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About Your Eyes

Vision Basics

One of the best things you can do for your baby blues (or greens, or browns, or hazels, etc.) is to have them checked by your doctor whenever you have a physical. Having issues seeing or getting frequent headaches, particularly at the end of the day, are signs that you should have your eyes examined by an ophthalmologist.

An ophthalmologist (pronounced: ahf-thuh-mah-luh-jist) is a medical doctor who specializes in examining, diagnosing, and treating eye diseases; and eyes in general. An optometrist (pronounced: ahp-tah-muh-trist) is a specialist who is not a physician but has been trained to diagnose and treat many of the same eye conditions except those involving surgery. An optometrist or ophthalmologist can provide you with options for correcting your vision problem. Eyes should be checked at least every 2 years or more frequently if there is family history of eye problems such as glaucoma or early cataracts.

Common Vision Problems

Eye shape is often the cause for most common vision problems. Someone who needs corrective lenses to see usually has eyes that are shaped differently.

Myopia (pronounced: my-o-pee-uh), or nearsightedness, is one of the most common problems teens have with their eyes. When a teen has myopia, they are unable to focus properly at a distance. People with myopia have eyes that are a little longer than normal, measuring from the front of the eyeball to the back. The extra length causes the light to focus in front of the retina instead of on it; glasses or contacts can easily correct this problem.

Hyperopia (pronounced: hi-puh-ro-pee-uh), or farsightedness, is when people have trouble focusing on things close up because their eyes are too "short" from front to back. The light focuses behind the retina instead of on it, causing blurry vision. Significant farsightedness can be corrected with glasses.
Another condition where the eye is differently shaped is astigmatism. Here, the cornea is not perfectly round. To be able to see well — either close up or far away — this should be corrected with contacts or glasses.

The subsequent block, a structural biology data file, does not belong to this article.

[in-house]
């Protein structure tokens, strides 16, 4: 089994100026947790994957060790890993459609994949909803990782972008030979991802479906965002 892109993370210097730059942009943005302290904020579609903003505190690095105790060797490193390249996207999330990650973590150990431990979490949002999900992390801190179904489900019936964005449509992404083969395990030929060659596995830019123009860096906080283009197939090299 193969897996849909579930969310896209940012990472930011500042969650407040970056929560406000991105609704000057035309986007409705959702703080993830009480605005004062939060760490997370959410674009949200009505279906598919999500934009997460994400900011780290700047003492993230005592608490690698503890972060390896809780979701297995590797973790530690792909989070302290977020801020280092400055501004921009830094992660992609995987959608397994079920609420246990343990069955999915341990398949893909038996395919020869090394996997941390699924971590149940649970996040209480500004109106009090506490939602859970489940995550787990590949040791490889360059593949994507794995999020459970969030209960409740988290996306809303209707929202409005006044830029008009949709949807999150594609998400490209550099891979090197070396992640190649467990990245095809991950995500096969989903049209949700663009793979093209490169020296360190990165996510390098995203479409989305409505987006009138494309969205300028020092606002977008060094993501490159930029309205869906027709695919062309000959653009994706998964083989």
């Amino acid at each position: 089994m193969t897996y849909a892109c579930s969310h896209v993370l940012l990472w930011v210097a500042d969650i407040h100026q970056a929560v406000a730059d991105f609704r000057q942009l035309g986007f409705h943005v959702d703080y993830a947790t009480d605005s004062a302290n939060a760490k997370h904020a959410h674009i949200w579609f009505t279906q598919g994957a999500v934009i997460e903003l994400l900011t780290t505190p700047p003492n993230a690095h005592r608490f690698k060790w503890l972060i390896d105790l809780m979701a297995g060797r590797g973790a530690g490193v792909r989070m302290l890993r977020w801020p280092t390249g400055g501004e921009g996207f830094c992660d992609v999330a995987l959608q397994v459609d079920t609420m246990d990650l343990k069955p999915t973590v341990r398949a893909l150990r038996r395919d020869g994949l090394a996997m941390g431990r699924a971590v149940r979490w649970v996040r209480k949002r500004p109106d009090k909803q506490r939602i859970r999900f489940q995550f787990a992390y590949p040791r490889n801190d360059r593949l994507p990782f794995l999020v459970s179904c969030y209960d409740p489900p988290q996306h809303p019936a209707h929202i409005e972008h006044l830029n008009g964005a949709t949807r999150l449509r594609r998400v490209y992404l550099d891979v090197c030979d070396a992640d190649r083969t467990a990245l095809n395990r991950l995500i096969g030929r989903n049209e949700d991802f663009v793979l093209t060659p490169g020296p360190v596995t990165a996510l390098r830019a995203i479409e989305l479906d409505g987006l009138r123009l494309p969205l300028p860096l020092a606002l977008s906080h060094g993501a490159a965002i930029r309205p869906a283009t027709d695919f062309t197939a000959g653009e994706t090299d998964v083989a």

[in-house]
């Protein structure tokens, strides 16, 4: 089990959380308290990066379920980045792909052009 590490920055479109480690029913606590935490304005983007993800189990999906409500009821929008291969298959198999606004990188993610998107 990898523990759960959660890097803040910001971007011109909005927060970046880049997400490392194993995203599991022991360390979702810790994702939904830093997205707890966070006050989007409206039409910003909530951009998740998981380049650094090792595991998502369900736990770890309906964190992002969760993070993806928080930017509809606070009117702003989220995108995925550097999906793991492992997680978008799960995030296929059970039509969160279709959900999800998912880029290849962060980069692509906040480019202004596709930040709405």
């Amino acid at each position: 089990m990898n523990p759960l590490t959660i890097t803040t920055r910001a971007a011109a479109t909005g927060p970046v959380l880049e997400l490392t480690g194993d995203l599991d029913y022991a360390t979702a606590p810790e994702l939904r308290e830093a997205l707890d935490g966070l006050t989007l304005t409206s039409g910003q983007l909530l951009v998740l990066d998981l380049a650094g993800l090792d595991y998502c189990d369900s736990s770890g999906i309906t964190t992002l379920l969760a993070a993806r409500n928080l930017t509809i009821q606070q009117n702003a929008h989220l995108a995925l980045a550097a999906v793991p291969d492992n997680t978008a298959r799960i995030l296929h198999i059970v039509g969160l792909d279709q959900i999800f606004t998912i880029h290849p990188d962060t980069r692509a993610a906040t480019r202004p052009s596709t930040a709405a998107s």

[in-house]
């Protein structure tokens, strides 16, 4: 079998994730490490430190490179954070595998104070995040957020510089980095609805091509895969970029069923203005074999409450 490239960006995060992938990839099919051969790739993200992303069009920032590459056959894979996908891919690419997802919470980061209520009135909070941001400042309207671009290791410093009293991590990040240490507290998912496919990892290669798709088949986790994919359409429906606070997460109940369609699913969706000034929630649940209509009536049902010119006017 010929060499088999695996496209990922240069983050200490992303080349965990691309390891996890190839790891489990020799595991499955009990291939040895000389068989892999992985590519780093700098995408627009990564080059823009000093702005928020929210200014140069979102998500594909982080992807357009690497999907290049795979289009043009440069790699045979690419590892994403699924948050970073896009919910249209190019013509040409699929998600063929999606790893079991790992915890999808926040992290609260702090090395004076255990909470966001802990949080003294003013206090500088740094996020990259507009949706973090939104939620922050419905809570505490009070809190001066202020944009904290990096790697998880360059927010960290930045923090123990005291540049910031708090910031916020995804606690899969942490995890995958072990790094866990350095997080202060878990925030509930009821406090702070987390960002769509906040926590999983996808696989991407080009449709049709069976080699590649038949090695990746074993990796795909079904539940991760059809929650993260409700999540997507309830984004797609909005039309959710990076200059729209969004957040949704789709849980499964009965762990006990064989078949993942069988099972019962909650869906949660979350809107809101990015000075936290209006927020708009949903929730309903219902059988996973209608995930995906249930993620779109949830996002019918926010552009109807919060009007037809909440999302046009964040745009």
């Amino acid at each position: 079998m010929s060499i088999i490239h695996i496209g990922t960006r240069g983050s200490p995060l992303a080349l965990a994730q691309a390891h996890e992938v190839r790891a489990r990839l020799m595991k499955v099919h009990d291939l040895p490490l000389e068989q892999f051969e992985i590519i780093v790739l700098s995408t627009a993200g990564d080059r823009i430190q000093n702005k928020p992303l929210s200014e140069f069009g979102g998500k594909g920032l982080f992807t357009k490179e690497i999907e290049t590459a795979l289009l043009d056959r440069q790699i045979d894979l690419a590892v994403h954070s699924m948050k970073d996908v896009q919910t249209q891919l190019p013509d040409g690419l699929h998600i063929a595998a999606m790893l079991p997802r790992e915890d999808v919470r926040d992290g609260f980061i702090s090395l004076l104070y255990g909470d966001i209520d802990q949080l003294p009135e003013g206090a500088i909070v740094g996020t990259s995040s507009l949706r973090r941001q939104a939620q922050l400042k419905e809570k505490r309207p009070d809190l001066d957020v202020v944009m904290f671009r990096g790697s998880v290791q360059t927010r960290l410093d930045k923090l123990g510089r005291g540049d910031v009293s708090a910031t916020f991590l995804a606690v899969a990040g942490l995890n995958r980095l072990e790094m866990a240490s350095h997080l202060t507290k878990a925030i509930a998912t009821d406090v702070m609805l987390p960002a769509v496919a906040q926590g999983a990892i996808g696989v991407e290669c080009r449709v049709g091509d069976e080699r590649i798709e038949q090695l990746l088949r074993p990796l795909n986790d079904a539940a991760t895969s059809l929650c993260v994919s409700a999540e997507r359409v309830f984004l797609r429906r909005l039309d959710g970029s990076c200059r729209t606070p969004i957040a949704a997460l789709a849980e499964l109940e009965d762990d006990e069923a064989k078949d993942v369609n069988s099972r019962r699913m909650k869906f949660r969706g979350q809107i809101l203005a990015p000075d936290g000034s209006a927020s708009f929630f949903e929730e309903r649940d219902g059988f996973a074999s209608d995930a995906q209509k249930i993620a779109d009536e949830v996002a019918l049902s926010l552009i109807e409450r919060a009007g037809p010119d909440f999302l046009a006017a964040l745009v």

Once the eyes have ceased developing, those with these common vision problems can choose refractive surgery to fix the issues. Refractive surgery is a laser procedure that reshapes the eye. The procedure changes the way light enters the eye and forms an image, freeing patients from glasses or contacts. To determine if refractive surgery is an option for you schedule a consultation!

Dealing With Common Eye Problems and Injuries

  • If you have a red eye, persistent pain in an eye, or at any time have changes in vision, then you should see a doctor.
  • If you get any foreign objects in your eye (sand, sawdust, metal shavings, etc.), flush your eye for several minutes with lukewarm water immediately. It may be best to follow up with a specialist.
  • If you've been hit in the eye and it appears to be bleeding, or you have changes in vision, go to a hospital emergency department immediately.

One of the most common eye injuries is a scratched cornea, which is often related to wearing contact lenses or playing sports. It may feel like something is in your eye when nothing is. The eye may also get red and irritated; produce an excess of tears; or be overly light sensitive.

Contact lens wears should immediately cease wearing contacts in the event of a prospective eye injury. Wearing contact lenses despite an eye injury could further damage the eye or cause an infection to develop. Scratched corneas generally heal after a week or two of medicated eye drops and not wearing contacts.

The Moore Eye Institute has highly qualified doctors to serve patients with the best vision care available. If there is any concern about your eyes or vision, please schedule an appointment today.